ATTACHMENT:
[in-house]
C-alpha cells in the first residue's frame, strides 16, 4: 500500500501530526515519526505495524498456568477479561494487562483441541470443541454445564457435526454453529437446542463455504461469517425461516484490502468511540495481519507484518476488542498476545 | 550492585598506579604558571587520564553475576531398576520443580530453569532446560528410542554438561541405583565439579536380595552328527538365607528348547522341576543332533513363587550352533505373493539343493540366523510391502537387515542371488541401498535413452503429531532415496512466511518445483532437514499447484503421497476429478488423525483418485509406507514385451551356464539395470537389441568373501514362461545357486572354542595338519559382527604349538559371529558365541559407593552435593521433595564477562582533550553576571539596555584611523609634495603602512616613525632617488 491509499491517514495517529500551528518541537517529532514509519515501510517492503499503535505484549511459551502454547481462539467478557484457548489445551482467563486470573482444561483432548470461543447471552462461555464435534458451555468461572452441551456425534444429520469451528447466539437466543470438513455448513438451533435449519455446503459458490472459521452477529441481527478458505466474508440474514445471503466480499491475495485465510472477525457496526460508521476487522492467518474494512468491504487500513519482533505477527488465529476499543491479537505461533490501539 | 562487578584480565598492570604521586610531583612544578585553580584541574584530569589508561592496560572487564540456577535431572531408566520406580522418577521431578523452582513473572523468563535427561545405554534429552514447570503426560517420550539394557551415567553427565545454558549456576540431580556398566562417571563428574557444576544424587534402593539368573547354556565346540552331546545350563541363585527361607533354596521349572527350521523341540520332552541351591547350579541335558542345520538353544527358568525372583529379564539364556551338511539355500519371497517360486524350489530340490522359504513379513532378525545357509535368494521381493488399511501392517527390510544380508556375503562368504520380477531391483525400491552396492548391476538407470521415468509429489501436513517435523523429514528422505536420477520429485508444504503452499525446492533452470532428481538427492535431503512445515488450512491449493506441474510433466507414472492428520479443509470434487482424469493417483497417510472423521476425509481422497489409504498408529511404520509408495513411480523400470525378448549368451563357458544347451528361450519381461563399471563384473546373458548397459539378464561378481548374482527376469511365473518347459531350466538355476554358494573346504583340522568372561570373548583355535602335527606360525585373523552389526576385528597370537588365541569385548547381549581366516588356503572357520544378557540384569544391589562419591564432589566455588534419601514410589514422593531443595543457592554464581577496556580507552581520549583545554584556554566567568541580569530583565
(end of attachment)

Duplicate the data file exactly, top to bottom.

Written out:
[in-house]
C-alpha cells in the first residue's frame, strides 16, 4: 500500500501530526515519526505495524498456568477479561494487562483441541470443541454445564457435526454453529437446542463455504461469517425461516484490502468511540495481519507484518476488542498476545 | 550492585598506579604558571587520564553475576531398576520443580530453569532446560528410542554438561541405583565439579536380595552328527538365607528348547522341576543332533513363587550352533505373493539343493540366523510391502537387515542371488541401498535413452503429531532415496512466511518445483532437514499447484503421497476429478488423525483418485509406507514385451551356464539395470537389441568373501514362461545357486572354542595338519559382527604349538559371529558365541559407593552435593521433595564477562582533550553576571539596555584611523609634495603602512616613525632617488 491509499491517514495517529500551528518541537517529532514509519515501510517492503499503535505484549511459551502454547481462539467478557484457548489445551482467563486470573482444561483432548470461543447471552462461555464435534458451555468461572452441551456425534444429520469451528447466539437466543470438513455448513438451533435449519455446503459458490472459521452477529441481527478458505466474508440474514445471503466480499491475495485465510472477525457496526460508521476487522492467518474494512468491504487500513519482533505477527488465529476499543491479537505461533490501539 | 562487578584480565598492570604521586610531583612544578585553580584541574584530569589508561592496560572487564540456577535431572531408566520406580522418577521431578523452582513473572523468563535427561545405554534429552514447570503426560517420550539394557551415567553427565545454558549456576540431580556398566562417571563428574557444576544424587534402593539368573547354556565346540552331546545350563541363585527361607533354596521349572527350521523341540520332552541351591547350579541335558542345520538353544527358568525372583529379564539364556551338511539355500519371497517360486524350489530340490522359504513379513532378525545357509535368494521381493488399511501392517527390510544380508556375503562368504520380477531391483525400491552396492548391476538407470521415468509429489501436513517435523523429514528422505536420477520429485508444504503452499525446492533452470532428481538427492535431503512445515488450512491449493506441474510433466507414472492428520479443509470434487482424469493417483497417510472423521476425509481422497489409504498408529511404520509408495513411480523400470525378448549368451563357458544347451528361450519381461563399471563384473546373458548397459539378464561378481548374482527376469511365473518347459531350466538355476554358494573346504583340522568372561570373548583355535602335527606360525585373523552389526576385528597370537588365541569385548547381549581366516588356503572357520544378557540384569544391589562419591564432589566455588534419601514410589514422593531443595543457592554464581577496556580507552581520549583545554584556554566567568541580569530583565